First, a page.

Michael Jackson once taught Fred Astaire to Moonwalk. The King of Pop wasn't as good a dancer as the screen legend - he didn't have the inventiveness in the steps, but he did have the grace and naturalness of Astaire.
Jackson's dancing abilities, as well as his other immense talents, are on display in "Michael Jackson's This Is It," a documentary that is a glimpse of what might have been had the pop star lived.
It is taken from more than 100 hours of taped rehearsals for the 50-concert comeback tour that Jackson was preparing for when he died last June from a drug overdose. It's directed by longtime Jackson friend and choreographer Kenny Ortega, known more recently for his success with "High School Musical."
The documentary is deliberately vague about what process in the concert's development it's showing - mostly shot from April to June.
As much as you see him in "This Is It," there no real close-up of Jackson, who appears almost always behind sunglasses and in a full body shot. The footage was meant to be a personal recording for Jackson and not a true documentary.
Still, it is a thrill to see Jackson perform, and what "This Is It" confirms is that the King of Pop was a extraordinary showman and that there is no one who will match him. A triple threat, not only an amazing dancer, but singer and songwriter, and in the film you can see him bringing all his artistic talents to bear - whether telling a bass player how he wants a riff played or the dancers how to hit a mark. (One interesting extra shows how the hoofers were chosen.)
The problem with doing films about poets - especially dying ones - is that they usually don't lead active lives. Jane Campion's stylish "Bright Star" overcomes much of that dilemma in telling the story of British 19th century Romantic poet John Keats and Fanny Bawne, the woman who was both an inspiration and love of his brief life.
While the film's focus is on Keats, the bright star is Fanny, luminously played by Australian actress Abbie Cornish. Her vitality is the counterpoint to the poet (Ben Whishaw) who is suffering from tuberculosis.
When we first meet her, she is an outspoken young woman who designs hats and dresses, but when she meets the poor Keats - both in person and on the page - she loses all sensibleness. The two can never be together, though, he's too impoverished and in ill health.
Campion's genius in "Bright Star" is making Keats' words become a character. They are the go-between in the unresolved sexual tension between Fanny and the poet, and the director, with her insistent camerawork, makes what could have been a staid period piece come alive.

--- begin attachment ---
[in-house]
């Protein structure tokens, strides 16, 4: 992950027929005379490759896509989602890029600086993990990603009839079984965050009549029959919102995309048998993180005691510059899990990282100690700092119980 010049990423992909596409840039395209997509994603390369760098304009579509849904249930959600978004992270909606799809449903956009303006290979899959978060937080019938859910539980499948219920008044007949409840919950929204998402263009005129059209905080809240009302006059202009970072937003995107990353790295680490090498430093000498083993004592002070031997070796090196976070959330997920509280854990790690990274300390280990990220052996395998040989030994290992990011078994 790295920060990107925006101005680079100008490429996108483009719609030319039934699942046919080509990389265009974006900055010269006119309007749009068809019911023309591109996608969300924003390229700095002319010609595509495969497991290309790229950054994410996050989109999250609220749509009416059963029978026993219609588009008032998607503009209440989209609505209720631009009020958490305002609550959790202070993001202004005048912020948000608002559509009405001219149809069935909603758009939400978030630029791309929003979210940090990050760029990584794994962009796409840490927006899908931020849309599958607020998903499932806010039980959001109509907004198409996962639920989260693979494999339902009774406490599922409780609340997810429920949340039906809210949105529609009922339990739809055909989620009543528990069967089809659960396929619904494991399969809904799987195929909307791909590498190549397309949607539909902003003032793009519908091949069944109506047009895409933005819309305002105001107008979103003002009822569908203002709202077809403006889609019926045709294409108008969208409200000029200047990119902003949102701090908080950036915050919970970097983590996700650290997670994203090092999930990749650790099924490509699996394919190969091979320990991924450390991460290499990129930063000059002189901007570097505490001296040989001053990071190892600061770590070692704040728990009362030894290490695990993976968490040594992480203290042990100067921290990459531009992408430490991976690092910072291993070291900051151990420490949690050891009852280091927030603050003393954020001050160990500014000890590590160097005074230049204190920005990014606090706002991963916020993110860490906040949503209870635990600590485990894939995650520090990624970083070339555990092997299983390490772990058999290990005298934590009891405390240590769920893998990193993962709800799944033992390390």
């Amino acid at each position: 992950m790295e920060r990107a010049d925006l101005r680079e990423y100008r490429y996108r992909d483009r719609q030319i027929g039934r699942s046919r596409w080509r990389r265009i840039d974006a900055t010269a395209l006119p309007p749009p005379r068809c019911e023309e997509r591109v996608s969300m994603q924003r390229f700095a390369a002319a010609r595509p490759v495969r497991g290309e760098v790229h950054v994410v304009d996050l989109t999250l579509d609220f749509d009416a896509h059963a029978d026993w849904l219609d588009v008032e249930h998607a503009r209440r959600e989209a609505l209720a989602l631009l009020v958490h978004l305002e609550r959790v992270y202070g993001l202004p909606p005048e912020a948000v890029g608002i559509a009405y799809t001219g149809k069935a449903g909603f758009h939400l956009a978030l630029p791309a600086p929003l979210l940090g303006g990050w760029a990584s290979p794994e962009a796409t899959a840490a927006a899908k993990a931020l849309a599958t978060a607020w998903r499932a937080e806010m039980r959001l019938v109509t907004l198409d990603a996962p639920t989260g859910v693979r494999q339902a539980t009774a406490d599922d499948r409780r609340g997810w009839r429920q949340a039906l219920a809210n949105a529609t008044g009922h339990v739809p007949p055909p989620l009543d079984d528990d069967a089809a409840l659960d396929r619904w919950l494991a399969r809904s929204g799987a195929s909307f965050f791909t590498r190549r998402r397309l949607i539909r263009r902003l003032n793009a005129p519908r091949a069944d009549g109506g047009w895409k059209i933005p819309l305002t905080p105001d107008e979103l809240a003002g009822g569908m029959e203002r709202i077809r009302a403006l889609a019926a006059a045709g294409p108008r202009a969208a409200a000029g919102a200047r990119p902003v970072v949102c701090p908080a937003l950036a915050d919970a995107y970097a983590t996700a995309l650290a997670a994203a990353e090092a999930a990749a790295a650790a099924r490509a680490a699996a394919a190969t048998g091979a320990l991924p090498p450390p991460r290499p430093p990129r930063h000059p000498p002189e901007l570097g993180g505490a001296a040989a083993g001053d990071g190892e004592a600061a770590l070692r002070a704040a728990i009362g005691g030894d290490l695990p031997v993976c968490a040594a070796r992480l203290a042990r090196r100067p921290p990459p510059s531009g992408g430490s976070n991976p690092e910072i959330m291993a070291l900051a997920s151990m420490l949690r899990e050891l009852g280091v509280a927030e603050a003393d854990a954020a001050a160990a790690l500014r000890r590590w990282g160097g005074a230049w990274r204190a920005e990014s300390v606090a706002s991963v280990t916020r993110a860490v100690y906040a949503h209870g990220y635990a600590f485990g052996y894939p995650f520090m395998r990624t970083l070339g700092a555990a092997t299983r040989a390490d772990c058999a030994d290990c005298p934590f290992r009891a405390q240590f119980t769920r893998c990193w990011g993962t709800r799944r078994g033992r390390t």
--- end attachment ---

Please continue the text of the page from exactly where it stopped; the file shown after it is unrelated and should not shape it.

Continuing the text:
Problems of parenthood
"The Boys Are Back" is based on a memoir of the same name by Simon Carr, a sportswriter who after the death of his second wife finds himself raising a young son and then unexpectedly his older teen boy from his first marriage. Directed by Scott Hicks ("Shine"), "Boys" manages to step around most maudlin impulses associated with such films, but it avoids digging too deeply into the problems of parenthood.
Clive Owen plays Joe Warr, a happy-go-lucky sort. When his wife dies, he suddenly finds himself being a mom and dad to his boy Artie (Nicholas McAnulty). Then his first wife, wanting to restart her own life in a second marriage, asks him to take their son, Harry (George MacKay).
You know Joe - who up until then led a charmed life - will eventually find his way. But there are a few moments that are heart-wrenching, as anyone who has had to deal with an young, angry child knows.
Girl power and rebellion
Drew Barrymore's directorial debut, "Whip It," is a fun - if messy - grrl power dramedy. It stars "Juno's" Ellen Page as Bliss, a Texas teen being shepherded through beauty pageants by her mother who is trying to fulfill her own dreams.
Rebellious at heart but not wanting to disappoint her mother, Bliss finally finds her outlet when she happens on the chaotic world of competitive women's roller derby. It's fairly obvious where "Whip It" is going.
The action scenes are energetic - though I couldn't tell you rules of roller derby after having seen the film. And the squad is peppered with the expected collection of colorful characters.
"Twilight's " Robert Pattinson plays Salvador Dali in "Little Ashes," a film that explores the relationship between the Spanish surrealist painter, the filmmaker Luis Bunueland the poet Federico Garcia Lorca early in their careers. Directed by Paul Morrison, the film doesn't have much bite or the vividness that the three had in their art.